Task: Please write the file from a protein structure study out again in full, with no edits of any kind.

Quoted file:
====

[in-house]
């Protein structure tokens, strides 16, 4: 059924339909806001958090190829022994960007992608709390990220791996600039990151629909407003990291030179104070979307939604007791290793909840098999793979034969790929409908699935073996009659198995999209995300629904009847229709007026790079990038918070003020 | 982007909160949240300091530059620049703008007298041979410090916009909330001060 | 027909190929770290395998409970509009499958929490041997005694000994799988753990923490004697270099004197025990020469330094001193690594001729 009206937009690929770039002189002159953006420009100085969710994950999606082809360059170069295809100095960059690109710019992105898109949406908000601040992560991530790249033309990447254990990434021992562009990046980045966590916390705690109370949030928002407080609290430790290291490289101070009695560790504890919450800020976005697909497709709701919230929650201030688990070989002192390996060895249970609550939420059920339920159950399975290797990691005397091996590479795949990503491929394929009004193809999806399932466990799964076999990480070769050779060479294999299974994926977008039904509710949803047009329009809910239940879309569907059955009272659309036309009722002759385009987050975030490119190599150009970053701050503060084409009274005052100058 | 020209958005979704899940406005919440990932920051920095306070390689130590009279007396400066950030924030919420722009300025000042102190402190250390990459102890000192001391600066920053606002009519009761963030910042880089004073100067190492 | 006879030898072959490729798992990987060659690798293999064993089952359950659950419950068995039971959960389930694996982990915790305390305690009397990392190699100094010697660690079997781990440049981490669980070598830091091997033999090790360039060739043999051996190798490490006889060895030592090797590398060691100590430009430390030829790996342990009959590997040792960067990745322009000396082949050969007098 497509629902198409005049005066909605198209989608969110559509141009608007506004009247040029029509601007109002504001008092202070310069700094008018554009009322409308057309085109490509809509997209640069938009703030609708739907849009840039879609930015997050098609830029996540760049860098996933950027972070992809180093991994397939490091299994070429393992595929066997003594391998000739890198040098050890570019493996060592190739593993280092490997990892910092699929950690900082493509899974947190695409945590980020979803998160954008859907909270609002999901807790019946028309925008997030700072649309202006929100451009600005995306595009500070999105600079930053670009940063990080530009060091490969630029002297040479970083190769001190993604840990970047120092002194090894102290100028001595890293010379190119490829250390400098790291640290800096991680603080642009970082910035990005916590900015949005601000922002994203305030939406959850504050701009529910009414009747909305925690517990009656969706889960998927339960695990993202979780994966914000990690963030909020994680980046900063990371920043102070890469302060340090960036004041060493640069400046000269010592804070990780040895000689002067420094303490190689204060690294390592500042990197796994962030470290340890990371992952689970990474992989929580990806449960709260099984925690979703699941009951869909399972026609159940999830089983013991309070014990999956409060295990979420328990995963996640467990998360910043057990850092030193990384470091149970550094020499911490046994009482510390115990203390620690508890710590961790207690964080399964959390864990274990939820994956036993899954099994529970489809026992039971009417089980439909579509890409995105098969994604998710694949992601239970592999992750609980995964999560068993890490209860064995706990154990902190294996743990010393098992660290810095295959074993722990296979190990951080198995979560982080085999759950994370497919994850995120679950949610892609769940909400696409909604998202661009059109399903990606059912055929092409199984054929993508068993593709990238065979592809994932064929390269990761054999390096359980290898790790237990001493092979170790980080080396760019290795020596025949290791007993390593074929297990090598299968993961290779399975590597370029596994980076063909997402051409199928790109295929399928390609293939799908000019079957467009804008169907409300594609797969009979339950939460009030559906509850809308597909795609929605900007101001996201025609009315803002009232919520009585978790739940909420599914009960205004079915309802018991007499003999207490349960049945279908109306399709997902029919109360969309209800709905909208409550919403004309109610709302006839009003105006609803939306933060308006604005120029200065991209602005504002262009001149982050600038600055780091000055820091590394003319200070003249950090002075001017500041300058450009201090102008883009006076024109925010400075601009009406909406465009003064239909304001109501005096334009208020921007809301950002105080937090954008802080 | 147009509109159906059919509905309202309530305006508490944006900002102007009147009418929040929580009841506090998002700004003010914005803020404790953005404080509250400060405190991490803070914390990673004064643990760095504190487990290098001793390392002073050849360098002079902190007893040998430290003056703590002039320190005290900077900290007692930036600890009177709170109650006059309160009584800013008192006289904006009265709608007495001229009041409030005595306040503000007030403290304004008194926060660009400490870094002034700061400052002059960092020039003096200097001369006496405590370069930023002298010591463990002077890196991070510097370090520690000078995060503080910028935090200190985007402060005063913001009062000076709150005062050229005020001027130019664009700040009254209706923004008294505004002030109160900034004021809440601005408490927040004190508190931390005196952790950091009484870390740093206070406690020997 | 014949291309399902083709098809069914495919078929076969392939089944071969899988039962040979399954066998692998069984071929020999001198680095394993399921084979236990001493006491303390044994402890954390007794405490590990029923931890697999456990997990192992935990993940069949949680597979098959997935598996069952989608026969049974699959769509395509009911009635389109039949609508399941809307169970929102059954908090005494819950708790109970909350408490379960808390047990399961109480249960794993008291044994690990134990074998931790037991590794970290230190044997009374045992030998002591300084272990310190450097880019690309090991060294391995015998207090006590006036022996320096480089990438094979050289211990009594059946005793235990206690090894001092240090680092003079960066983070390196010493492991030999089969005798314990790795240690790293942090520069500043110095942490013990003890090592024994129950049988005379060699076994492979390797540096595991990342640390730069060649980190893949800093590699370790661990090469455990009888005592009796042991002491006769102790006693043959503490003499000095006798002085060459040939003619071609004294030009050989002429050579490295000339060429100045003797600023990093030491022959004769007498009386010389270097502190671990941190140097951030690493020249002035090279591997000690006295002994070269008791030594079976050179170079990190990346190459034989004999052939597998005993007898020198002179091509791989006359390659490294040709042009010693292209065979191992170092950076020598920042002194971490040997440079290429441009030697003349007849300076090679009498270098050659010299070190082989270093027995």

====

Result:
[in-house]
């Protein structure tokens, strides 16, 4: 059924339909806001958090190829022994960007992608709390990220791996600039990151629909407003990291030179104070979307939604007791290793909840098999793979034969790929409908699935073996009659198995999209995300629904009847229709007026790079990038918070003020 | 982007909160949240300091530059620049703008007298041979410090916009909330001060 | 027909190929770290395998409970509009499958929490041997005694000994799988753990923490004697270099004197025990020469330094001193690594001729 009206937009690929770039002189002159953006420009100085969710994950999606082809360059170069295809100095960059690109710019992105898109949406908000601040992560991530790249033309990447254990990434021992562009990046980045966590916390705690109370949030928002407080609290430790290291490289101070009695560790504890919450800020976005697909497709709701919230929650201030688990070989002192390996060895249970609550939420059920339920159950399975290797990691005397091996590479795949990503491929394929009004193809999806399932466990799964076999990480070769050779060479294999299974994926977008039904509710949803047009329009809910239940879309569907059955009272659309036309009722002759385009987050975030490119190599150009970053701050503060084409009274005052100058 | 020209958005979704899940406005919440990932920051920095306070390689130590009279007396400066950030924030919420722009300025000042102190402190250390990459102890000192001391600066920053606002009519009761963030910042880089004073100067190492 | 006879030898072959490729798992990987060659690798293999064993089952359950659950419950068995039971959960389930694996982990915790305390305690009397990392190699100094010697660690079997781990440049981490669980070598830091091997033999090790360039060739043999051996190798490490006889060895030592090797590398060691100590430009430390030829790996342990009959590997040792960067990745322009000396082949050969007098 497509629902198409005049005066909605198209989608969110559509141009608007506004009247040029029509601007109002504001008092202070310069700094008018554009009322409308057309085109490509809509997209640069938009703030609708739907849009840039879609930015997050098609830029996540760049860098996933950027972070992809180093991994397939490091299994070429393992595929066997003594391998000739890198040098050890570019493996060592190739593993280092490997990892910092699929950690900082493509899974947190695409945590980020979803998160954008859907909270609002999901807790019946028309925008997030700072649309202006929100451009600005995306595009500070999105600079930053670009940063990080530009060091490969630029002297040479970083190769001190993604840990970047120092002194090894102290100028001595890293010379190119490829250390400098790291640290800096991680603080642009970082910035990005916590900015949005601000922002994203305030939406959850504050701009529910009414009747909305925690517990009656969706889960998927339960695990993202979780994966914000990690963030909020994680980046900063990371920043102070890469302060340090960036004041060493640069400046000269010592804070990780040895000689002067420094303490190689204060690294390592500042990197796994962030470290340890990371992952689970990474992989929580990806449960709260099984925690979703699941009951869909399972026609159940999830089983013991309070014990999956409060295990979420328990995963996640467990998360910043057990850092030193990384470091149970550094020499911490046994009482510390115990203390620690508890710590961790207690964080399964959390864990274990939820994956036993899954099994529970489809026992039971009417089980439909579509890409995105098969994604998710694949992601239970592999992750609980995964999560068993890490209860064995706990154990902190294996743990010393098992660290810095295959074993722990296979190990951080198995979560982080085999759950994370497919994850995120679950949610892609769940909400696409909604998202661009059109399903990606059912055929092409199984054929993508068993593709990238065979592809994932064929390269990761054999390096359980290898790790237990001493092979170790980080080396760019290795020596025949290791007993390593074929297990090598299968993961290779399975590597370029596994980076063909997402051409199928790109295929399928390609293939799908000019079957467009804008169907409300594609797969009979339950939460009030559906509850809308597909795609929605900007101001996201025609009315803002009232919520009585978790739940909420599914009960205004079915309802018991007499003999207490349960049945279908109306399709997902029919109360969309209800709905909208409550919403004309109610709302006839009003105006609803939306933060308006604005120029200065991209602005504002262009001149982050600038600055780091000055820091590394003319200070003249950090002075001017500041300058450009201090102008883009006076024109925010400075601009009406909406465009003064239909304001109501005096334009208020921007809301950002105080937090954008802080 | 147009509109159906059919509905309202309530305006508490944006900002102007009147009418929040929580009841506090998002700004003010914005803020404790953005404080509250400060405190991490803070914390990673004064643990760095504190487990290098001793390392002073050849360098002079902190007893040998430290003056703590002039320190005290900077900290007692930036600890009177709170109650006059309160009584800013008192006289904006009265709608007495001229009041409030005595306040503000007030403290304004008194926060660009400490870094002034700061400052002059960092020039003096200097001369006496405590370069930023002298010591463990002077890196991070510097370090520690000078995060503080910028935090200190985007402060005063913001009062000076709150005062050229005020001027130019664009700040009254209706923004008294505004002030109160900034004021809440601005408490927040004190508190931390005196952790950091009484870390740093206070406690020997 | 014949291309399902083709098809069914495919078929076969392939089944071969899988039962040979399954066998692998069984071929020999001198680095394993399921084979236990001493006491303390044994402890954390007794405490590990029923931890697999456990997990192992935990993940069949949680597979098959997935598996069952989608026969049974699959769509395509009911009635389109039949609508399941809307169970929102059954908090005494819950708790109970909350408490379960808390047990399961109480249960794993008291044994690990134990074998931790037991590794970290230190044997009374045992030998002591300084272990310190450097880019690309090991060294391995015998207090006590006036022996320096480089990438094979050289211990009594059946005793235990206690090894001092240090680092003079960066983070390196010493492991030999089969005798314990790795240690790293942090520069500043110095942490013990003890090592024994129950049988005379060699076994492979390797540096595991990342640390730069060649980190893949800093590699370790661990090469455990009888005592009796042991002491006769102790006693043959503490003499000095006798002085060459040939003619071609004294030009050989002429050579490295000339060429100045003797600023990093030491022959004769007498009386010389270097502190671990941190140097951030690493020249002035090279591997000690006295002994070269008791030594079976050179170079990190990346190459034989004999052939597998005993007898020198002179091509791989006359390659490294040709042009010693292209065979191992170092950076020598920042002194971490040997440079290429441009030697003349007849300076090679009498270098050659010299070190082989270093027995």